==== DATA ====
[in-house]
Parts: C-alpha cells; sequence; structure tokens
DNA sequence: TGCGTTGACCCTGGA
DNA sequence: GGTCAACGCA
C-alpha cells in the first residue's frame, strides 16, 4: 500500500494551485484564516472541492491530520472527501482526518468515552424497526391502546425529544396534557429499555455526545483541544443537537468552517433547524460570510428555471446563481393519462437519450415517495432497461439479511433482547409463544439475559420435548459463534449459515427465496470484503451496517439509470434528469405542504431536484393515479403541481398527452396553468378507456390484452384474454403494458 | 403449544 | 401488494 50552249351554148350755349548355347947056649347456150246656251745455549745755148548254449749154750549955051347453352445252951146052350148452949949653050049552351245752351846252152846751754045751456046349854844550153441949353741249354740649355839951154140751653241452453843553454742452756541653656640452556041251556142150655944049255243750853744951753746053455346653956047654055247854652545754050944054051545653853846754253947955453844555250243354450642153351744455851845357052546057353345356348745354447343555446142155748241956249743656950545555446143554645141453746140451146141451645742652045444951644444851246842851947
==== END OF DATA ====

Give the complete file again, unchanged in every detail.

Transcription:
[in-house]
Parts: C-alpha cells; sequence; structure tokens
DNA sequence: TGCGTTGACCCTGGA
DNA sequence: GGTCAACGCA
C-alpha cells in the first residue's frame, strides 16, 4: 500500500494551485484564516472541492491530520472527501482526518468515552424497526391502546425529544396534557429499555455526545483541544443537537468552517433547524460570510428555471446563481393519462437519450415517495432497461439479511433482547409463544439475559420435548459463534449459515427465496470484503451496517439509470434528469405542504431536484393515479403541481398527452396553468378507456390484452384474454403494458 | 403449544 | 401488494 50552249351554148350755349548355347947056649347456150246656251745455549745755148548254449749154750549955051347453352445252951146052350148452949949653050049552351245752351846252152846751754045751456046349854844550153441949353741249354740649355839951154140751653241452453843553454742452756541653656640452556041251556142150655944049255243750853744951753746053455346653956047654055247854652545754050944054051545653853846754253947955453844555250243354450642153351744455851845357052546057353345356348745354447343555446142155748241956249743656950545555446143554645141453746140451146141451645742652045444951644444851246842851947